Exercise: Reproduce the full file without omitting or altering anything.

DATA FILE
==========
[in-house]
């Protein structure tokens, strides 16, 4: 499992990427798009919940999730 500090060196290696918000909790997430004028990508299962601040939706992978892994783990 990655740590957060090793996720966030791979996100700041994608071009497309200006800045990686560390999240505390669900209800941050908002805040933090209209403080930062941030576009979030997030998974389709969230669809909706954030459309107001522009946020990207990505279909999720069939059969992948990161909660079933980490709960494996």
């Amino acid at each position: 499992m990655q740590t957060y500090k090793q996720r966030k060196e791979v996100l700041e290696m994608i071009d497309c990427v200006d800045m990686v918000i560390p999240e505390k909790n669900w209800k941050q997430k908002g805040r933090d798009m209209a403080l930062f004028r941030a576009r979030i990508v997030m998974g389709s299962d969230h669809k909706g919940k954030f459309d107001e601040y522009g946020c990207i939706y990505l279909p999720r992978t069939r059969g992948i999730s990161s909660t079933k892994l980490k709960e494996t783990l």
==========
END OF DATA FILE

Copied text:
[in-house]
């Protein structure tokens, strides 16, 4: 499992990427798009919940999730 500090060196290696918000909790997430004028990508299962601040939706992978892994783990 990655740590957060090793996720966030791979996100700041994608071009497309200006800045990686560390999240505390669900209800941050908002805040933090209209403080930062941030576009979030997030998974389709969230669809909706954030459309107001522009946020990207990505279909999720069939059969992948990161909660079933980490709960494996």
């Amino acid at each position: 499992m990655q740590t957060y500090k090793q996720r966030k060196e791979v996100l700041e290696m994608i071009d497309c990427v200006d800045m990686v918000i560390p999240e505390k909790n669900w209800k941050q997430k908002g805040r933090d798009m209209a403080l930062f004028r941030a576009r979030i990508v997030m998974g389709s299962d969230h669809k909706g919940k954030f459309d107001e601040y522009g946020c990207i939706y990505l279909p999720r992978t069939r059969g992948i999730s990161s909660t079933k892994l980490k709960e494996t783990l």